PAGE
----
Do shortcodes affect performance? each plugin using this technique has to parse post/page content looking for the shortcode? If so, it would be better to limit as much as possible shortcode-based plugins?

3 Answers 3


You need to look at this from a couple of perspectives and then you have to weigh the odds against each other

In general, shortcodes will be slower (we are talking milliseconds here) as they need to be parsed and processed by the shortcode handler.

USAGE: [my_shortcode] in post editor

Shortcodes in general are quite useful and usally outweigh the fact that they tend to be tad slower than just hardcoding a function and calling it in the desired template. Shortcodes are portable (that is why they should be in a plugin) which makes them excellent for usage between themes. More so, you do not need to alter any template in order to do something special in a template, you can simply drop the shortcode into the post editor's content meta box and your done.

For convenience and ease of use, shortcodes are definitely the way to go here, and all the positives here outweigh the loss in a mere few milliseconds of time due to not using a spaghetti callback function on its own

USAGE: do_shortcode() hardcoded in a template

This is where I would draw the line, if you need to call a shortcode via do_shortcode(), then you are doing it wrong. As I said, shortcodes are a tad slower, so here it would be way better to just write a simple function, drop it into a plugin (which is recommended for portability) or functions.php, and then call the function into your template.

Either way, you will have to alter the template to either call your shortcode or the function or even class which you created. This is why, IMHO, you should not be using shortcodes, but rather a simple function or a class which is a bit faster.


Should you stay away or limit the use of shortcodes? The answer is simple, it all depends on usage as described above. Just a final note, if you are going to call multiple shortcodes within a page, try to limit those by combining features you need into one solid, clever shortcode which can do everything you want.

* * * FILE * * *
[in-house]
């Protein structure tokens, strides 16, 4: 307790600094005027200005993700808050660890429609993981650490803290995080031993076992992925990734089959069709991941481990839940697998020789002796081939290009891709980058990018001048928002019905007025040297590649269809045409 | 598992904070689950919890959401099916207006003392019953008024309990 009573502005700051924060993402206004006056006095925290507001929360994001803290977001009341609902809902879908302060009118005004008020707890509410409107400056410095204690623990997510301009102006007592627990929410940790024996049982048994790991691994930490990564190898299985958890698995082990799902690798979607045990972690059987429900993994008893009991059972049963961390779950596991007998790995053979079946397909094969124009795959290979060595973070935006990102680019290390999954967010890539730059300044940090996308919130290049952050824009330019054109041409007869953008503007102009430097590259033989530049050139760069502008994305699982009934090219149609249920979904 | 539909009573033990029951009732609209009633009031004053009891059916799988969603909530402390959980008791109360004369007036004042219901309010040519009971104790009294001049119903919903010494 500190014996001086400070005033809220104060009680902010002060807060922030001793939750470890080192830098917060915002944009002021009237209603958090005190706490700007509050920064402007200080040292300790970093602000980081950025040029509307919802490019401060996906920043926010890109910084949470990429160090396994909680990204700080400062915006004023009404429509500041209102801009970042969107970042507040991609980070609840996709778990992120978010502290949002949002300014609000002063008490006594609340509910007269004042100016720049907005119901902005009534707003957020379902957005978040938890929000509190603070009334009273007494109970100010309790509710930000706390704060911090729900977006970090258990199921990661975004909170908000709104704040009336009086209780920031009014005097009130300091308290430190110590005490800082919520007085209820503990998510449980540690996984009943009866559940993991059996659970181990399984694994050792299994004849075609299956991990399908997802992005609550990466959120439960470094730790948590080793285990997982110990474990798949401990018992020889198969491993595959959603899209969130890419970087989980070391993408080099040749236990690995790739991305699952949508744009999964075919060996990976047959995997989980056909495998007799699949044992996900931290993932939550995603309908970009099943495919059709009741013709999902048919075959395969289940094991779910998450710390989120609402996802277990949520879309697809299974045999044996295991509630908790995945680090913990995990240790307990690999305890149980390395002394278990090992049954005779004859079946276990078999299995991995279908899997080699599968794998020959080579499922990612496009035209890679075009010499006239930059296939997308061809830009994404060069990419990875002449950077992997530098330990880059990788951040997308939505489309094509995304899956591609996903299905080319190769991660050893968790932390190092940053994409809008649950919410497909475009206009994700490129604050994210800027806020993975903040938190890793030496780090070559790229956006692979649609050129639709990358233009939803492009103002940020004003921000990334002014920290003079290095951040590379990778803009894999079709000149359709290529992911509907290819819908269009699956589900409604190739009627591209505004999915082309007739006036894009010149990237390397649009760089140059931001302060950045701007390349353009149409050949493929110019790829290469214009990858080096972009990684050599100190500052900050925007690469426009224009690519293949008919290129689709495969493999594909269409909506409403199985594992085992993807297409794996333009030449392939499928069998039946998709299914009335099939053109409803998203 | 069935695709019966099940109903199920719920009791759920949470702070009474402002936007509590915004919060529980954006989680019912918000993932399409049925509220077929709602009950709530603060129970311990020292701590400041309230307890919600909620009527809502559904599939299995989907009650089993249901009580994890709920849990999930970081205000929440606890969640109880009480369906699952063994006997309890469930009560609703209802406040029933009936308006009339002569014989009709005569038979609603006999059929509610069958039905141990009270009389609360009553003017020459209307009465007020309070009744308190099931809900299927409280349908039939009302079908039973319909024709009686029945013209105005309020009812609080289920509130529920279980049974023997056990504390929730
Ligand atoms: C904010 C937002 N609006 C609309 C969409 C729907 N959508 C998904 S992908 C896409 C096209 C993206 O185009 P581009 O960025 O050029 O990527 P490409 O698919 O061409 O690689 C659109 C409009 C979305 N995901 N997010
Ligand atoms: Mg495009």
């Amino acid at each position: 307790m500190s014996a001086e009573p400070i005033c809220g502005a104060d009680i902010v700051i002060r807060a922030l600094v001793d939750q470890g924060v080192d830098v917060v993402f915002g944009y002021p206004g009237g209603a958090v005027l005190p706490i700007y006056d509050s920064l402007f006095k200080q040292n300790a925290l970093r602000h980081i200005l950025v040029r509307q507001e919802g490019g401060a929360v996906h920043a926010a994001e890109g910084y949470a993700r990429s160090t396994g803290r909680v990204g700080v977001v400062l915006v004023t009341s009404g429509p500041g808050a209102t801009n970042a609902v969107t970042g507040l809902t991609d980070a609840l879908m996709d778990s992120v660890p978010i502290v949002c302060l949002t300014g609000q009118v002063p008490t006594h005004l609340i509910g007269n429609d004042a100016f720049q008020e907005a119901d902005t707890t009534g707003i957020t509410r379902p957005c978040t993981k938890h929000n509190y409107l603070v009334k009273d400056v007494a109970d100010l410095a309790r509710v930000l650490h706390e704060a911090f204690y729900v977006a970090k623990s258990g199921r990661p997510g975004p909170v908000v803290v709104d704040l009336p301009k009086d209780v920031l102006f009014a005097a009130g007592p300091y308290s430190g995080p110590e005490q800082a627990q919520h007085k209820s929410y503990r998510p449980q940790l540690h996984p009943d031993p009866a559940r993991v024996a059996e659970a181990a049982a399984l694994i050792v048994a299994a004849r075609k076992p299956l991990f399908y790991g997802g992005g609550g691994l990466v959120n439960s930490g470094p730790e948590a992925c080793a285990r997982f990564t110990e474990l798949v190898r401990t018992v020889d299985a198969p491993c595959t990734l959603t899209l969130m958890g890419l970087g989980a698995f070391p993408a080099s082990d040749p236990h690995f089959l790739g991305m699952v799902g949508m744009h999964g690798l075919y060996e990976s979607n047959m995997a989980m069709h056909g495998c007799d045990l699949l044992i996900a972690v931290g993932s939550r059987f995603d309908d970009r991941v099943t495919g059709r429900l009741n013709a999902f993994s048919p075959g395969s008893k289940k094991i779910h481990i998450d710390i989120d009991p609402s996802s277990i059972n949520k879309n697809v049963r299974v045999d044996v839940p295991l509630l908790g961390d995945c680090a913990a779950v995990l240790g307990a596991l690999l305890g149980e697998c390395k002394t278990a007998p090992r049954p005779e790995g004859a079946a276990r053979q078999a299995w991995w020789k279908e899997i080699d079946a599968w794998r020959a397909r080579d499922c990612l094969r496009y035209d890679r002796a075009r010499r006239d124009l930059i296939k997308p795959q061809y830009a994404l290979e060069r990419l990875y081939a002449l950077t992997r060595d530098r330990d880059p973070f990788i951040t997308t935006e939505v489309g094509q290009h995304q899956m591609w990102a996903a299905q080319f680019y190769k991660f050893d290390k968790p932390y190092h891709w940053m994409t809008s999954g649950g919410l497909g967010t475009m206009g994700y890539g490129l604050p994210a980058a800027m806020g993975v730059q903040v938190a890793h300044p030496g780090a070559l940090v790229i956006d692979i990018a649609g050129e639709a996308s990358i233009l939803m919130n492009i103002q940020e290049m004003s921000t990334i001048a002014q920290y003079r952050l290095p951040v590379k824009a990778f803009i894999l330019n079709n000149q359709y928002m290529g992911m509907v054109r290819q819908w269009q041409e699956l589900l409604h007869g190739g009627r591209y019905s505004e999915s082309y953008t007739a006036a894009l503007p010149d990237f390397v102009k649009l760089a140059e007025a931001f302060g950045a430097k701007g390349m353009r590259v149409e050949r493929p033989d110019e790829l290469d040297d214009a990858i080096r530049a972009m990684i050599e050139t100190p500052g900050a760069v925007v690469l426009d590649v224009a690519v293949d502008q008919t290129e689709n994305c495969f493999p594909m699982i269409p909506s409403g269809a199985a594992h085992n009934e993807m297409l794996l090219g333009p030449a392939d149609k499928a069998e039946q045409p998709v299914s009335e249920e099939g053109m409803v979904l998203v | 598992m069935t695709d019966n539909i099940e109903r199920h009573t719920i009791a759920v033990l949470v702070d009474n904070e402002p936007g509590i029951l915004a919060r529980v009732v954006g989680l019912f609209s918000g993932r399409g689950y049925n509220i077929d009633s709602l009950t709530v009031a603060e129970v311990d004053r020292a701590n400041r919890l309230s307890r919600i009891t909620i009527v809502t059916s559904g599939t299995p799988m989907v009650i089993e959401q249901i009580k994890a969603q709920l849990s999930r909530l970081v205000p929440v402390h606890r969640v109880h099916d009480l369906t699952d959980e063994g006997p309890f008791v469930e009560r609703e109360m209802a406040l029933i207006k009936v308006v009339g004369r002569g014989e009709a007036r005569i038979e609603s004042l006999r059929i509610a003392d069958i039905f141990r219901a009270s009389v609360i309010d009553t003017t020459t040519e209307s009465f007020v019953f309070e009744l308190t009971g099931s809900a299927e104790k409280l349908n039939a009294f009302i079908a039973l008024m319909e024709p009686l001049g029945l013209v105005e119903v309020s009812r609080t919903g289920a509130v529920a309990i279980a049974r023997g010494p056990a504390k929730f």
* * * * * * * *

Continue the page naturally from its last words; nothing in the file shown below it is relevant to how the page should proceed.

Before I lay my pen down, I want to leave you with this, download and install the Query Monitor plugin. I personally feel that every developer should have this plugin installed on his/hers local test enviroment. This plugin will tell you excatly how many queries are being made, time take to make those queries, and it will also tell you how much time it took to load a specific page.

  • Thanks a lot this post deserves being published somewhere! Chapeau! BTW I am using P3 Performance profiler to make tests. Any worth it in your opinion?
    – Riccardo
    Jun 3, 2016 at 7:56
  • I haven't used that plugin before, but if it does the same job as Query Monitor, then it is good to go. ;-) Jun 3, 2016 at 7:58
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    Peter thanks a lot again! I've just read your profile, you're a great man! Have fun :-)
    – Riccardo
    Jun 3, 2016 at 8:00

There are several aspects and as always, performance is something that have to be taken in a context. Pieter's answer gives you one - "do you even have a (better) way to achieve the required functionality". going beyond that, there are some facts that is worth to keep in mind

  • Modern PHP is fast. It is never a good thing to write inefficient code but it is probably not worth wasting too much time trying to optimize the internal working of PHP (example single quote vs double quotes)
  • The time consuming part of using regular expressions to detect and parse shortcodes is not always with parsing the text itself but in generating the internal "parsing machine" which is used in the parsing of the text. PHP helps here by caching the machines.
  • bloat is bloat, and bloat usually impacts performance in some way. In general you could "turn off" shortcodes that you do not use and get the relevant "parsing machine" to be smaller and therfore faster. The thing to be careful about if you actually go that way, is to make sure that the bloat removal code do not take more time to execute than the impact of the mere existence of the useless shortcodes.

If your not called shortcodes, this means they not called their functions and therefore it no affect performance of your website.

Also you can use static class and variables to reduce load to your site. Every shortcode will be use function only one time, independently how many times you call it.

  • Could you explain better? I didn't understand, sorry :-)
    – Riccardo
    Jun 3, 2016 at 7:15
  • Yes, i try it. See, every plugin use add_shortcode function, yes? But if you not use this shortcodes in posts, templates or anything else, this means you shortcodes is only registered and not uses. All right? :) Jun 3, 2016 at 7:18
  • Yes, but I am talking about using plugins that need shortcodes in the post/page content...
    – Riccardo
    Jun 3, 2016 at 7:19
  • I think parse shortcodes wordpress core and it is not large time procedure. Plugins must only registered their shortcodes. Jun 3, 2016 at 7:21
  • You mean that WP will parse content, so the content is parsed only one time?
    – Riccardo
    Jun 3, 2016 at 7:22

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